Bulgaria Marks 83 Years since Gravest Terror Act
The assault, defined as one of the heaviest ones on Bulgarian territory, was carried out on 16 April 1925, when a group of the the country's Communist Party (BCP) blew up the roof of the church.
This occurred during the funeral service of General Konstantin Georgiev, who was killed in another Communist assault on 14 April.
It was pure luck that none of the members of the government were killed in the attack.
Tsar Boris III was not in the church as he was attending a funeral service of the victims in an assassination attempt on his life two days earlier.
Among the victims were General Kalin Naydenov, Minister of War during World War I, Stefan Nerezov, commander of the Bulgarian Army at Dojran, the then-Mayor of Sofia Paskal Paskalev, the country governor Nedelchev, the chief of police Kisov, three deputies, 25 women and children.
The evening after the assault in St Nedelya, martial law was declared.
The attack caused a wave of illegal repressions organized by the Military Union with the government's tacit approval. During the following two weeks, approximately 450 people were killed without being sentenced, including figures like poet Geo Milev and journalist Yosif Herbst. Many other communists were heavily judged for taking part in the terrorist organization.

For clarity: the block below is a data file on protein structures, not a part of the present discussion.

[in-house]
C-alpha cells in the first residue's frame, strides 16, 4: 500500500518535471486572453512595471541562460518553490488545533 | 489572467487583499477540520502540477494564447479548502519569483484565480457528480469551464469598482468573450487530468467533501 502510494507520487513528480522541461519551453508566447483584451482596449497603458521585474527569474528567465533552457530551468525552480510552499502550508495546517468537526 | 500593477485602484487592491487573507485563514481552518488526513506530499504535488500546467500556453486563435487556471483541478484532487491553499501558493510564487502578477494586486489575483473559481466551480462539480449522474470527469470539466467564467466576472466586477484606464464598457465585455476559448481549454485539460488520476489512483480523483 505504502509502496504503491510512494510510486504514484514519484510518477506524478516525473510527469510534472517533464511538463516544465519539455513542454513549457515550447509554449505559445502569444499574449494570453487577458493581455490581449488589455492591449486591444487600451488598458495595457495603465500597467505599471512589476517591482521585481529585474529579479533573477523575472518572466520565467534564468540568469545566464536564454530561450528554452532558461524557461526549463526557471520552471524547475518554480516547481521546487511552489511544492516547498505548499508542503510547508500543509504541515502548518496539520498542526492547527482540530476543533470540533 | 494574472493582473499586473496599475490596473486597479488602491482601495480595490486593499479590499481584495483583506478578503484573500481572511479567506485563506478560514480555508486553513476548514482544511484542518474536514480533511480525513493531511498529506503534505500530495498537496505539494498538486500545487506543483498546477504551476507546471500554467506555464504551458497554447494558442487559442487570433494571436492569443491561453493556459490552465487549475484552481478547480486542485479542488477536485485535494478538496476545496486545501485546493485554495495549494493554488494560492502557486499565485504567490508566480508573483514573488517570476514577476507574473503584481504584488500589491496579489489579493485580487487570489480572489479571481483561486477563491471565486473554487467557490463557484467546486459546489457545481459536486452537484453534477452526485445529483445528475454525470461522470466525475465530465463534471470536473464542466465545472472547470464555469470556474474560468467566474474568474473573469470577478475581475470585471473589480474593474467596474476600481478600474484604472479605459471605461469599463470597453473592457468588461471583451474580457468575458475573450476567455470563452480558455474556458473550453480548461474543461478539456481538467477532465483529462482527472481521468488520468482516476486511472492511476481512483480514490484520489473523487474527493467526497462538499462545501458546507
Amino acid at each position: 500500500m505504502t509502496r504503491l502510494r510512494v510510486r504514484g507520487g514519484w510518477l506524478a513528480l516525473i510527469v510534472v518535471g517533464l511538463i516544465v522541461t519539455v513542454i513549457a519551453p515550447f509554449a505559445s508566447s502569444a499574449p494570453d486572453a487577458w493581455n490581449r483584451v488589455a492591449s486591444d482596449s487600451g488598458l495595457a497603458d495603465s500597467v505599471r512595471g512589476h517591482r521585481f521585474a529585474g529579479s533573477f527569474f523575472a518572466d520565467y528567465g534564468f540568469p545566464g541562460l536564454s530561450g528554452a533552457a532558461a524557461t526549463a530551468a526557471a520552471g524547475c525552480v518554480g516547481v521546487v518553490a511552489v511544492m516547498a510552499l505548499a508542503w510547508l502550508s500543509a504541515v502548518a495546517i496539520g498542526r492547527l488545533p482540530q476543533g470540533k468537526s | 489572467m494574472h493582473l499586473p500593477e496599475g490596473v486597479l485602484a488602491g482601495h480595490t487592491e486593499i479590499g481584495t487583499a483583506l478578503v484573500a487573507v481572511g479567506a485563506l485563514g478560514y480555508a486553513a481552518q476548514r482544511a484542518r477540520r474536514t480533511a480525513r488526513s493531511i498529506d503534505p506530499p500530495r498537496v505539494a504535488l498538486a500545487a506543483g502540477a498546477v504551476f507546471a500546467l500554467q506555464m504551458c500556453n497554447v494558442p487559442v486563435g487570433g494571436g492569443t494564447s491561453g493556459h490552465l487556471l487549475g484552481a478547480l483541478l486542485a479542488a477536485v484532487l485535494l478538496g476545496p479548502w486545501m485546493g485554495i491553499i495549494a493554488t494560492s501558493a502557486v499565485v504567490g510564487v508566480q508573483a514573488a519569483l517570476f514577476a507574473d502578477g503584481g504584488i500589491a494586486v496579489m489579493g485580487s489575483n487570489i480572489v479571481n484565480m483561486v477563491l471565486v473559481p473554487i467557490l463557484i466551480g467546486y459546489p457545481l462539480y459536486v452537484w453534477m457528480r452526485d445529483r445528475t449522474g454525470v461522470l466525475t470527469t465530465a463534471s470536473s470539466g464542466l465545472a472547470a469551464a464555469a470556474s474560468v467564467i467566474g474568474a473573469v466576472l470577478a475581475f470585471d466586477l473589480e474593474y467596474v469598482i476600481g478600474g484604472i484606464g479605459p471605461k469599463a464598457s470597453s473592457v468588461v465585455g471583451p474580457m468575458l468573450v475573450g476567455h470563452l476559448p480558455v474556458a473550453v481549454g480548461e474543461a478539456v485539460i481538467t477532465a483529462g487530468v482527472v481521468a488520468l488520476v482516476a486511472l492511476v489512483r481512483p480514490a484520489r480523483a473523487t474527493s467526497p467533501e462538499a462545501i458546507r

The Military Organization leaders Kosta Yankov and Ivan Minkov were among those assassinated. A few of the organizers of the act, such as Petar Abadzhiev and Nikola Petrov, managed to escape to the Soviet Union.
The assault trial was up before a military court in Sofia between 1 and 11 May. Petar Zadgorski and Lieutenant-Colonel Georgi Koev were sentenced to death. Stanke Dimitrov, Petar Abadzhiev, Dimitar Grancharov, Nikolay Petrini and Hristo Kosovski received capital punishment by default, with the last three already being killed in the previous weeks.
Marko Fridman, the highest-ranked individual of those accused, confessed that the organization was financed and supplied with weaponry from the Soviet Union, but pinned the responsibility on Kosta Yankov and Ivan Minkov, who, according to him, acted without the BCP management's agreement.
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